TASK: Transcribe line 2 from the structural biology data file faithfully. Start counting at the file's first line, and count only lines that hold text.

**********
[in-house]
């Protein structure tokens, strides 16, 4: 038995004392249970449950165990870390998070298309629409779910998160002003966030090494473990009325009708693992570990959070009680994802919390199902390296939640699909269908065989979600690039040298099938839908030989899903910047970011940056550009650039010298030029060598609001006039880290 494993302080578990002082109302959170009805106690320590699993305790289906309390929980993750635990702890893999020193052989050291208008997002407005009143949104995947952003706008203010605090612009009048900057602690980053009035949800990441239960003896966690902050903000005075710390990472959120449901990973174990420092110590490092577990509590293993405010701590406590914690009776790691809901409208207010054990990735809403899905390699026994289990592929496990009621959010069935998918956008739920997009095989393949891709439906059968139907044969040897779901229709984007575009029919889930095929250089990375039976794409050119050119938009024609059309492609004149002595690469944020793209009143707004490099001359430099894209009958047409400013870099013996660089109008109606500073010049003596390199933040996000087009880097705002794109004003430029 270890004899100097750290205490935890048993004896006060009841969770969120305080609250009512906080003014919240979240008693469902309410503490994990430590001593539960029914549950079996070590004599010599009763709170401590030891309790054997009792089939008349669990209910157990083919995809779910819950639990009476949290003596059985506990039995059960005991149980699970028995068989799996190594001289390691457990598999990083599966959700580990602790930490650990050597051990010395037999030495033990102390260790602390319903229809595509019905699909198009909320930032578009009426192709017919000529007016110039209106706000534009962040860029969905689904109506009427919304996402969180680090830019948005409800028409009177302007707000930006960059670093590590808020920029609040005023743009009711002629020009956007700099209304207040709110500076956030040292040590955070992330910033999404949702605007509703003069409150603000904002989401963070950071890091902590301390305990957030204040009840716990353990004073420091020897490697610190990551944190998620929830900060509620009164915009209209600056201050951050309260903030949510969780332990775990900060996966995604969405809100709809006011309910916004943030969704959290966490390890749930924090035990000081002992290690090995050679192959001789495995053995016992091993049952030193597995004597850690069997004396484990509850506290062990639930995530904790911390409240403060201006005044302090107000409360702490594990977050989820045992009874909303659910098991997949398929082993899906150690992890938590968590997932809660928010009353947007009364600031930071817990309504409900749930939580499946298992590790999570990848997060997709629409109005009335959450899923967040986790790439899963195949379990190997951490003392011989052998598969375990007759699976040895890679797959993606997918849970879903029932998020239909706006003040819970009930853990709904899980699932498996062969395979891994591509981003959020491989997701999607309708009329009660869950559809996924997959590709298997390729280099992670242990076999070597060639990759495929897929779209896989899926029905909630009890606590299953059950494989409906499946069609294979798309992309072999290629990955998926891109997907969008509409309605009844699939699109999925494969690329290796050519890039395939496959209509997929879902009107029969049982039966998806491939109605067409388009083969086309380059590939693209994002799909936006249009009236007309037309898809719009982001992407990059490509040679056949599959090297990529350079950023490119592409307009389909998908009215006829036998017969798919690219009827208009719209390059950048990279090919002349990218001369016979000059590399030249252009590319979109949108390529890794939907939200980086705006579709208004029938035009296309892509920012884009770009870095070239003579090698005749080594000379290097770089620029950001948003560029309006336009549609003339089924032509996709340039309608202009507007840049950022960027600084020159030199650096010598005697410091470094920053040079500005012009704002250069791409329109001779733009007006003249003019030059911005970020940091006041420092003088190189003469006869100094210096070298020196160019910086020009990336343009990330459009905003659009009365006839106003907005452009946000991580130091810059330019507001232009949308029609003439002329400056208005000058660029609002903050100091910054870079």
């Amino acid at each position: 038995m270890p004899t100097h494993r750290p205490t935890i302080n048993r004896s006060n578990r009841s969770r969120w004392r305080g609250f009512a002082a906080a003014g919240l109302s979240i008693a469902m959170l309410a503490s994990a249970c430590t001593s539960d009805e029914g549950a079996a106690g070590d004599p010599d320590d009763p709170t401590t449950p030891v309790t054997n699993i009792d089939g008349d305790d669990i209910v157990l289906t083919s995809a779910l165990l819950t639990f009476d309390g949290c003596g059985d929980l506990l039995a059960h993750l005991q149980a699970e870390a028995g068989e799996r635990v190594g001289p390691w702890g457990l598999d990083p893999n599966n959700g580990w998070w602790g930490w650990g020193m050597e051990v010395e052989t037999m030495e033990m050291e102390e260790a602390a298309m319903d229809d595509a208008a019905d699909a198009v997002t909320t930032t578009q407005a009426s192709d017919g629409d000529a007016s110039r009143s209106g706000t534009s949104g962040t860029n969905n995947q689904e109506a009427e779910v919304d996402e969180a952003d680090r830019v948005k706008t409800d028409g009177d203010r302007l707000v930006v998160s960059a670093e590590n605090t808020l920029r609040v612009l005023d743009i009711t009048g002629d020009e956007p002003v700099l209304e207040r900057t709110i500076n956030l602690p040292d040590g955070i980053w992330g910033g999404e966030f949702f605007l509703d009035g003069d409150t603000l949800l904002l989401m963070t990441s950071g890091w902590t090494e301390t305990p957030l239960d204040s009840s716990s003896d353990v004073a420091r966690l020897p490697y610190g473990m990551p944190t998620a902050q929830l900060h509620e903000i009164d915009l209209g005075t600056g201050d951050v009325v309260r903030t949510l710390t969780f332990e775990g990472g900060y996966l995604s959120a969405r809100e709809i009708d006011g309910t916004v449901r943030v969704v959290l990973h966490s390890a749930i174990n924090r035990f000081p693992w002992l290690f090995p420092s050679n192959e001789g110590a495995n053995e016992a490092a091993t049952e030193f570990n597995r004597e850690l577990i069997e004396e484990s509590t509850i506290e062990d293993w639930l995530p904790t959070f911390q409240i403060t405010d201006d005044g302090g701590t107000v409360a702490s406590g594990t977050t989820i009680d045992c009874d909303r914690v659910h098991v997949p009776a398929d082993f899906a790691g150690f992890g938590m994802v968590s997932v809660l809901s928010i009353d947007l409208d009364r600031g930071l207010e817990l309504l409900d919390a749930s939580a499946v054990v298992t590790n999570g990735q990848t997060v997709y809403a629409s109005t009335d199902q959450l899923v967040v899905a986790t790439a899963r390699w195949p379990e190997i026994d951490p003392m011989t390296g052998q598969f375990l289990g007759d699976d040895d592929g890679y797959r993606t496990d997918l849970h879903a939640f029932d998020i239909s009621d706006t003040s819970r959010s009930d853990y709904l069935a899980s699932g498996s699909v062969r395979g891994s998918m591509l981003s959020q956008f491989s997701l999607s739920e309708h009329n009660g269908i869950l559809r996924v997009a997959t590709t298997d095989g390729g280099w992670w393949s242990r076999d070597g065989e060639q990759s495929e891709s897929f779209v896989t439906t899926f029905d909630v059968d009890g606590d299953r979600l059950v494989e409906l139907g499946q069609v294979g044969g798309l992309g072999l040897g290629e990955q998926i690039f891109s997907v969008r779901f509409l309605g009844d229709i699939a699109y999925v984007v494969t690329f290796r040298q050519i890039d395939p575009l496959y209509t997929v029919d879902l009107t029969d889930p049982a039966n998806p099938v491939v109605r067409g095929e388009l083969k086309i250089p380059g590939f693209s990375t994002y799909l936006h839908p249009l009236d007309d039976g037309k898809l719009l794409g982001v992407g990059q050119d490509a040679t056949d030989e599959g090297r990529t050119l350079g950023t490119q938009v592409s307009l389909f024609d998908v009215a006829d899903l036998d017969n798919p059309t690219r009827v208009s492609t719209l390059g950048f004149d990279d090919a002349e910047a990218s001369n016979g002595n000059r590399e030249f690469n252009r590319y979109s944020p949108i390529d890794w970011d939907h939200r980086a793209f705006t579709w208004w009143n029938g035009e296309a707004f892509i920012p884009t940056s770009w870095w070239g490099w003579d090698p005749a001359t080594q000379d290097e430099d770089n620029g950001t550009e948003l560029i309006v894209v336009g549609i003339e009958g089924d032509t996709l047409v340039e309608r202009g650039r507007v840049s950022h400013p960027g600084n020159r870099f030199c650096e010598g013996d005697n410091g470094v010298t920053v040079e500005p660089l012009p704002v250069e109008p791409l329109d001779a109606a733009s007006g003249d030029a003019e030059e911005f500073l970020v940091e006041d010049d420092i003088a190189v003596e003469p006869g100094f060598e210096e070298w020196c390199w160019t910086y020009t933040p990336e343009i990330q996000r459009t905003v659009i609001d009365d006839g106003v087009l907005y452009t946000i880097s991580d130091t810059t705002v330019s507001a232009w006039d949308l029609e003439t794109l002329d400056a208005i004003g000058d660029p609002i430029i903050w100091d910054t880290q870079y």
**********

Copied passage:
């Protein structure tokens, strides 16, 4: 038995004392249970449950165990870390998070298309629409779910998160002003966030090494473990009325009708693992570990959070009680994802919390199902390296939640699909269908065989979600690039040298099938839908030989899903910047970011940056550009650039010298030029060598609001006039880290 494993302080578990002082109302959170009805106690320590699993305790289906309390929980993750635990702890893999020193052989050291208008997002407005009143949104995947952003706008203010605090612009009048900057602690980053009035949800990441239960003896966690902050903000005075710390990472959120449901990973174990420092110590490092577990509590293993405010701590406590914690009776790691809901409208207010054990990735809403899905390699026994289990592929496990009621959010069935998918956008739920997009095989393949891709439906059968139907044969040897779901229709984007575009029919889930095929250089990375039976794409050119050119938009024609059309492609004149002595690469944020793209009143707004490099001359430099894209009958047409400013870099013996660089109008109606500073010049003596390199933040996000087009880097705002794109004003430029 270890004899100097750290205490935890048993004896006060009841969770969120305080609250009512906080003014919240979240008693469902309410503490994990430590001593539960029914549950079996070590004599010599009763709170401590030891309790054997009792089939008349669990209910157990083919995809779910819950639990009476949290003596059985506990039995059960005991149980699970028995068989799996190594001289390691457990598999990083599966959700580990602790930490650990050597051990010395037999030495033990102390260790602390319903229809595509019905699909198009909320930032578009009426192709017919000529007016110039209106706000534009962040860029969905689904109506009427919304996402969180680090830019948005409800028409009177302007707000930006960059670093590590808020920029609040005023743009009711002629020009956007700099209304207040709110500076956030040292040590955070992330910033999404949702605007509703003069409150603000904002989401963070950071890091902590301390305990957030204040009840716990353990004073420091020897490697610190990551944190998620929830900060509620009164915009209209600056201050951050309260903030949510969780332990775990900060996966995604969405809100709809006011309910916004943030969704959290966490390890749930924090035990000081002992290690090995050679192959001789495995053995016992091993049952030193597995004597850690069997004396484990509850506290062990639930995530904790911390409240403060201006005044302090107000409360702490594990977050989820045992009874909303659910098991997949398929082993899906150690992890938590968590997932809660928010009353947007009364600031930071817990309504409900749930939580499946298992590790999570990848997060997709629409109005009335959450899923967040986790790439899963195949379990190997951490003392011989052998598969375990007759699976040895890679797959993606997918849970879903029932998020239909706006003040819970009930853990709904899980699932498996062969395979891994591509981003959020491989997701999607309708009329009660869950559809996924997959590709298997390729280099992670242990076999070597060639990759495929897929779209896989899926029905909630009890606590299953059950494989409906499946069609294979798309992309072999290629990955998926891109997907969008509409309605009844699939699109999925494969690329290796050519890039395939496959209509997929879902009107029969049982039966998806491939109605067409388009083969086309380059590939693209994002799909936006249009009236007309037309898809719009982001992407990059490509040679056949599959090297990529350079950023490119592409307009389909998908009215006829036998017969798919690219009827208009719209390059950048990279090919002349990218001369016979000059590399030249252009590319979109949108390529890794939907939200980086705006579709208004029938035009296309892509920012884009770009870095070239003579090698005749080594000379290097770089620029950001948003560029309006336009549609003339089924032509996709340039309608202009507007840049950022960027600084020159030199650096010598005697410091470094920053040079500005012009704002250069791409329109001779733009007006003249003019030059911005970020940091006041420092003088190189003469006869100094210096070298020196160019910086020009990336343009990330459009905003659009009365006839106003907005452009946000991580130091810059330019507001232009949308029609003439002329400056208005000058660029609002903050100091910054870079």